To learn more about organ, eye and tissue donation, visit www.onelegacy.org.  Anyone, regardless of age or medical history, can sign up to be a donor. You can register to be a donor by visiting, www.donatelifecalifornia.org/riverside. In-person organ donor registration is available at a local Department of Motor Vehicles (DMV) office.

    For further information about the Riverside Community Hospital’s Transplant Programs, please visit www.riversidecommunityhospital.com.

    Hear One Woman's Stroke Recovery Story

    Last updated 2 months ago

    A stroke can strike without warning. Fast recognition of the signs and urgent medical care are essential for good outcomes. In this video, hear the amazing story of one stroke survivor, from the first signs of trouble to her treatment and recovery.

    Julie’s stroke happened while she was out for lunch. Fast action by her friend and the restaurant manager got her to the hospital quickly, where she received life-saving treatments. Within days, despite suffering a massive stroke, she was back home with her family and was soon back to living a healthy life.

    If you or someone you love is experiencing stroke symptoms, get to the ER at Riverside Community Hospital right away. We’re equipped to handle a range of medical emergencies in our trauma center and heart hospital. Learn more by calling (951) 788-3463. 

    Making Better Dietary Choices with Healthy Proteins

    Last updated 2 months ago

    When it comes to good nutrition, protein is often misunderstood. Some people believe that proteins will increase their cholesterol levels and risk of developing heart disease. In reality, it all comes down to the kinds of proteins you pick. The right proteins can be a very important part of a healthy eating plan. In fact, proteins play a central role in the post-bariatric surgery eating plan we recommend to patients at Riverside Community Hospital. Here is your guide to incorporating proteins into your diet the right way.

    What Are Proteins?

    Protein sources include foods that come from animals, such as beef, poultry, eggs, and seafood, as well as beans, nuts, seeds, and soy products. Foods rich in protein support muscle growth and heart health. Eating proteins can also help you manage your weight.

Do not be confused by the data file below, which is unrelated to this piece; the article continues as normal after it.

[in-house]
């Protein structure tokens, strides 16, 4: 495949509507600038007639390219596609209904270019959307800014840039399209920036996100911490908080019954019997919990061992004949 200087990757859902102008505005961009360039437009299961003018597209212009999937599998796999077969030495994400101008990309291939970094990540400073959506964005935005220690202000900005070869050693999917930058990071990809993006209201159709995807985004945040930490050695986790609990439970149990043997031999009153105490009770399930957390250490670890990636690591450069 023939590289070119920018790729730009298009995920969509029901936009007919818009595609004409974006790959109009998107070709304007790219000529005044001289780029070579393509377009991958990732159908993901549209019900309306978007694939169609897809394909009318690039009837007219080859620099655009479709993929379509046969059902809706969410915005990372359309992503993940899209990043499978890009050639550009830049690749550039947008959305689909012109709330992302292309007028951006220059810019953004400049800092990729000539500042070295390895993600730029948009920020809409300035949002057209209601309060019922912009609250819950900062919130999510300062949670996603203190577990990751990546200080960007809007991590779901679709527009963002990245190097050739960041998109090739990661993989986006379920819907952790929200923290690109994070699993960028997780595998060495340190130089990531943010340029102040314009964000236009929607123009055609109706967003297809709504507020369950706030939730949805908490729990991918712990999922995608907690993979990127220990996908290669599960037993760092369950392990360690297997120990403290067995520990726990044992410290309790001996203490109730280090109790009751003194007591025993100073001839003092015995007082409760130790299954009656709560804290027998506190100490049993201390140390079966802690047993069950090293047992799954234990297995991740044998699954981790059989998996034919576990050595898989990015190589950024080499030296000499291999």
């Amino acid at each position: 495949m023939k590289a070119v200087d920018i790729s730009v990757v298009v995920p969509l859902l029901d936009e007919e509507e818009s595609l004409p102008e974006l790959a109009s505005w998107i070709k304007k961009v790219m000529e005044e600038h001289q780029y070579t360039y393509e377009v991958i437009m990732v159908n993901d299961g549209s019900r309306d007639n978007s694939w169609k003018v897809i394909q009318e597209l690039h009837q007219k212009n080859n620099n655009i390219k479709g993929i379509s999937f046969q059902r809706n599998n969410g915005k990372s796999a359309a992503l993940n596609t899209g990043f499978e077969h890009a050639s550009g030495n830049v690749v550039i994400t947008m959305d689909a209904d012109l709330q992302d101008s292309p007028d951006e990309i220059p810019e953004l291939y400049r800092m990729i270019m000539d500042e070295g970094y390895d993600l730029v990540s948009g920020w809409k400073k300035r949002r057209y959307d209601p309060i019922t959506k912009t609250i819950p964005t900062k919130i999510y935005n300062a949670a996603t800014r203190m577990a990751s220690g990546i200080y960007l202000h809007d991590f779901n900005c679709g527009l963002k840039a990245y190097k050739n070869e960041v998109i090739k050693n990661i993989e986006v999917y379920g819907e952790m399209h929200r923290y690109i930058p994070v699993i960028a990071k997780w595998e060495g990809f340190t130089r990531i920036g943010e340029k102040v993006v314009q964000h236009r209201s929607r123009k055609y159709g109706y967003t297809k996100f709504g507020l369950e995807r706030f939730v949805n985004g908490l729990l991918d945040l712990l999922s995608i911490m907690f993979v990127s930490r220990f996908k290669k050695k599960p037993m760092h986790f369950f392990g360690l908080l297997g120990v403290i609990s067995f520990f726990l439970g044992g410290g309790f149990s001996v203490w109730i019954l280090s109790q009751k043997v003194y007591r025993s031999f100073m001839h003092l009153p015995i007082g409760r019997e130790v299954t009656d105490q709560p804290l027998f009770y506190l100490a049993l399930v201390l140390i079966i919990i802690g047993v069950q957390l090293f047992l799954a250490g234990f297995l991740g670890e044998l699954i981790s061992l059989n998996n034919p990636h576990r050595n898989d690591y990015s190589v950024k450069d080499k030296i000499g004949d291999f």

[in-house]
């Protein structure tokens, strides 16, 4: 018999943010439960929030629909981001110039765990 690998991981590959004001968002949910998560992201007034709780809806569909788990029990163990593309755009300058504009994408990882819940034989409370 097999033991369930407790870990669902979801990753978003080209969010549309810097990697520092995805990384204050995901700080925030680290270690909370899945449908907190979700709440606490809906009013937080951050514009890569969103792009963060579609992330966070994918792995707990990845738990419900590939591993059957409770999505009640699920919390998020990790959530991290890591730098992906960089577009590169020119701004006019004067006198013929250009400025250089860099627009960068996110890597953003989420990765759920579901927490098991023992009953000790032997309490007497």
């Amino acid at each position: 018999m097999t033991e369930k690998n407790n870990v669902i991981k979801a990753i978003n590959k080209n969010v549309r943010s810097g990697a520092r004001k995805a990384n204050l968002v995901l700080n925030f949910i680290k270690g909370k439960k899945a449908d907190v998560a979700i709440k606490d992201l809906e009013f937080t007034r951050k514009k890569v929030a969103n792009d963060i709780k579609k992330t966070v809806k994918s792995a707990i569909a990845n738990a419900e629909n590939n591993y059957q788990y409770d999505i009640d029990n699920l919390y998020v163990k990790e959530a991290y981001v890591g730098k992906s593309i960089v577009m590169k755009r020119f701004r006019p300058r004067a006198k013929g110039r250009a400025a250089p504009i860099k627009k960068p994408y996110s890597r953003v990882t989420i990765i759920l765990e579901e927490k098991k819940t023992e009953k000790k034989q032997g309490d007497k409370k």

How Much Protein Should I Eat?

    Most people should aim to get between 10 and 35 percent of their daily calories from protein. That breaks down to about 46 grams per day for women and 56 grams for men. It is easy to reach these healthy levels of protein by including a serving per meal. Check nutrition labels to see how much protein is in the foods you’re eating. A three-ounce piece of lean meat provides about 21 grams of protein, while a cup of dry beans has around 16 grams. Some people, like women who are pregnant, athletes, and those who have had bariatric surgery, may need more protein, so always consult with your doctor.

    What Proteins Should I Eat?

    When choosing proteins, always pick lean cuts of meat and poultry. Broil, bake, or grill instead of frying. Pick low-fat dairy products and beans without added sugars. Avoid processed meats, like cold cuts, that have added sodium.

    Discover the power of healthy eating with the help of Riverside Community Hospital. All of our bariatric surgery patients get full nutritional support, and we offer nutrition education to the Riverside community through regular classes and our H2U services. Our hospital has a comprehensive range of services ranging from our heart hospital to robotic surgery and organ transplant. Find out more by calling (951) 788-3463.  

    How Does Your Diet Affect Your Stroke Risk?

    Last updated 3 months ago

    Stroke is the third leading cause of death in the U.S. for men and women alike. Doctors suspect that one of the reasons why strokes are so common is obesity. Although you can’t entirely eradicate your risk of having a stroke, you can significantly reduce it by adopting healthy eating habits and maintaining a healthy weight.

    If you want to cut your chances of having a stroke, start by cutting fried foods from your diet. These foods contribute to high cholesterol and obesity-related conditions like high blood pressure and type 2 diabetes, which can all increase your risk of stroke. Fatty cuts of red meat, processed meats, salt, and even diet soda have all been linked higher incidences of strokes.

    Strokes require immediate medical intervention. If you or someone you care about experiences telltale stroke symptoms like facial drooping, slurred speech, or arm weakness, go to the ER at Riverside Community Hospital right away. You can learn about all of the services at our Riverside hospital by calling (951) 788-3463. 




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Disclaimer: The materials provided are intended for informational purposes only. You should contact your doctor for medical advice. Use of and access to this website or other materials do not create a physician-patient relationship. The opinions expressed through this website are the opinions of the individual author and may not reflect the opinions of the hospital, medical staff, or any individual physician or other healthcare professional.